Hot answers tagged

92

Oh, those cooking myths! Whenever you think you have heard them all, there's a new one. In a yeasted dough, the yeast is perfectly fine with being tossed, beaten and generally mangled. The little yeast cells couldn't care less about what you do in the initial stage of mixing and kneading. (That's obviously different when you consider the dough after the ...


37

According to this article about Blumenthal's method, which also explains the other ingredient/method choices: https://www.nytimes.com/2007/03/07/dining/07curious.html The key to the Fat Duck batter is the alcohol, which does a couple of very useful things. It dissolves some of the gluten proteins in the wheat flour, so no elastic network forms and the crust ...


30

The primary use of beer in a beer batter is its alcohol, which disrupts gluten formation and needs less heat than water to evaporate, improving the texture of the final crust. For flavor, most recipes using beer do best with a malty, low-bitterness beer, like a marzen, scotch ale, or (maybe) amber ale. Highly-hopped "put hair on your chest" IPAs are a bad ...


24

Your supposed advantages are not correct. I believe if eggs are mixed too much, whites can get a rubber-like texture. No, this is not correct. Are you thinking of gluten? That is the ingredient that gets tough with overmixing. So by that logic, you should be adding the flour last - but the whole point of recipes which are being held for a long time is to ...


22

Originally, before flour was as processed as it is now, sifting helped remove things like twigs and other contaminants. Sifting just helps remove clumped up dried ingredients (flour, powered sugar, etc, ) so that when you add in the wet ingredients you do not have to mix too hard to remove the clumps. Edit : When mixing the mixture too hard or too long you ...


20

There may be a few batters that are sensitive to shocks or loud noises, but most will not be (see Stephie's answer for more detail). In my household, the real reason for not beating the spoon was always clearly about protecting the dishes, not the food. Mixing bowls can chip, crack, or dent (depending on the material). If the bowl has a lid, then damage to ...


19

Besides the other answers that hold true for sifting individual ingredients, it will also help make the ingredients more evenly distributed if you sift them together. If I'm sifting, I'll typically place part of the flour in the sifter, then the smaller quantity items, then the rest of the flour, and sift them all together. This especially helps for ...


17

It is a compromise either way. Neither will be as good as freshly made, but both methods will work. As far as frozen batter, you will either need to plan ahead, or be willing to wait for it to thaw. If you go this route, I would suggest zip style freezer bags, and freeze flat, so that it will thaw more quickly. Also, some of the leavening power will be ...


16

You probably won't like this answer, but: Do what your recipe tells you to do. There are various methods to combine a set of ingredients and each will lead to a slightly different outcome. Drier or moister, lighter or denser... The "right" result will depend on the expectation of the recipe writer and can be the root of an eternal discussion: Compare the ...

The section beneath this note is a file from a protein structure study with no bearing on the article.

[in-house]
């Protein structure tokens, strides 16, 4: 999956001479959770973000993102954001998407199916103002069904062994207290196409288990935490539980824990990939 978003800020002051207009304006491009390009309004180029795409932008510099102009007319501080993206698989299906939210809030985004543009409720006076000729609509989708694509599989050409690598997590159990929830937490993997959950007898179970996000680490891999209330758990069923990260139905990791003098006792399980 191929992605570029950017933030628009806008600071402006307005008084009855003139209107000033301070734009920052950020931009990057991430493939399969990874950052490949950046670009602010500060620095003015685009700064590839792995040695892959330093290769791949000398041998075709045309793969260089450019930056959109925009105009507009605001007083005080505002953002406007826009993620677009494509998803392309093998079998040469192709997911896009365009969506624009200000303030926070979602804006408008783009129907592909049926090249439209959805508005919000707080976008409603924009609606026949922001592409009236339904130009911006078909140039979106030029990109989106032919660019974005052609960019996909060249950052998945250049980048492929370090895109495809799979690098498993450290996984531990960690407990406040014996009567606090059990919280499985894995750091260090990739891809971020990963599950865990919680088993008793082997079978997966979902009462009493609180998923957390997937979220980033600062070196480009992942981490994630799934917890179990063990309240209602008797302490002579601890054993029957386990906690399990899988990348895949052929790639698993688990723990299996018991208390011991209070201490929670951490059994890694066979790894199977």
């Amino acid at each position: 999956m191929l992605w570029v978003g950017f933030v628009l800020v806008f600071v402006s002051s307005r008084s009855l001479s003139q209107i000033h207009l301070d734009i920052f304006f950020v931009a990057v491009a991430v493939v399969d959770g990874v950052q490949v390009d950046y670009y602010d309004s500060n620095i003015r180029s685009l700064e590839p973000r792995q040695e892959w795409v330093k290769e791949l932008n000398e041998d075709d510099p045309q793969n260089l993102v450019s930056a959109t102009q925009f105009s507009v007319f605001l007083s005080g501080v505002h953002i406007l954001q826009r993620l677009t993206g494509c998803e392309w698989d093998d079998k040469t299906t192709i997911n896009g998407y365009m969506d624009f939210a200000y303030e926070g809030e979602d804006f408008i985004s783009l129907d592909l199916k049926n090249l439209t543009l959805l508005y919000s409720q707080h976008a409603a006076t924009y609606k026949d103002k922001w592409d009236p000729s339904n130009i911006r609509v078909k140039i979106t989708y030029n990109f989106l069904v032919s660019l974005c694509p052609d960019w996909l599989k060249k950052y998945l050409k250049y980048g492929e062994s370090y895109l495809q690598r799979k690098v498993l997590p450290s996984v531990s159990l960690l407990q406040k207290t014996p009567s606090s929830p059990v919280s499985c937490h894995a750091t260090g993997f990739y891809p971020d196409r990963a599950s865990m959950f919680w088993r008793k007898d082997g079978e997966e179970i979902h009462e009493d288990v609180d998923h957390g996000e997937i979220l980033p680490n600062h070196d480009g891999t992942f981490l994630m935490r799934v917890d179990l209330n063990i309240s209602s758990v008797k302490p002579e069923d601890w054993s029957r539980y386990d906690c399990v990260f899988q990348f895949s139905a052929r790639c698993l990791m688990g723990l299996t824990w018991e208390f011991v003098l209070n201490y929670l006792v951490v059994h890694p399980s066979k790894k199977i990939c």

13

It sounds like maybe there's a couple of possibilities. The pan is too hot. This can happen even over lower heat settings if you leave the pan to preheat for too long, or it may be that the burner's "medium-low" setting is just too hot, and you should use an even lower setting. The batter consistency is wrong. Crepe batter should be very thin, if it is ...


12

The key thing here is a substance called Lecithin and it is found in your Incredible, Edible Egg! Doing the adding of the egg one-by-one, plus a few other things are... in the service of creating a stable emulsion of liquid and fat in the batter. When this is done correctly, the cake will have a springy, even crumb, great flavor, and light texture. If the ...


11

I don't think the alcohol affects the tase in this kind of perparation. The point is to create surface of contact by using the gases in the beverage. Usually in restaurants that serves this kind of dish they use sparkling water or any cheap beer. And for a extra crispness you can add the batter into a whipped cream dispenser charged with CO2 cartridges ...


10

Put in on a stick. Depending on the size of the bar a toothpick may be sufficient. Just make sure the batter covers the stick a little where it goes into the bar.


9

Even though now a days most ingredients come quite sifted anyways and they don't usually have any other ingredient mixed by accident, it can still have lumps. It has sometimes happened to me that a cake (OR PANCAKES!) had like a bubble and inside some flour. Which is not the best flavour or texture when enjoying a nice cake or some pancakes with syrup! And ...


8

You can actually buy tools which help to spread batter. My sister got me a hot-plate crepe maker for Christmas the other year, which came with one of these: Which I find does the job perfectly! You should be able to find one online pretty easily or DIY one yourself. https://www.youtube.com/watch?v=uhKFAlk-gtU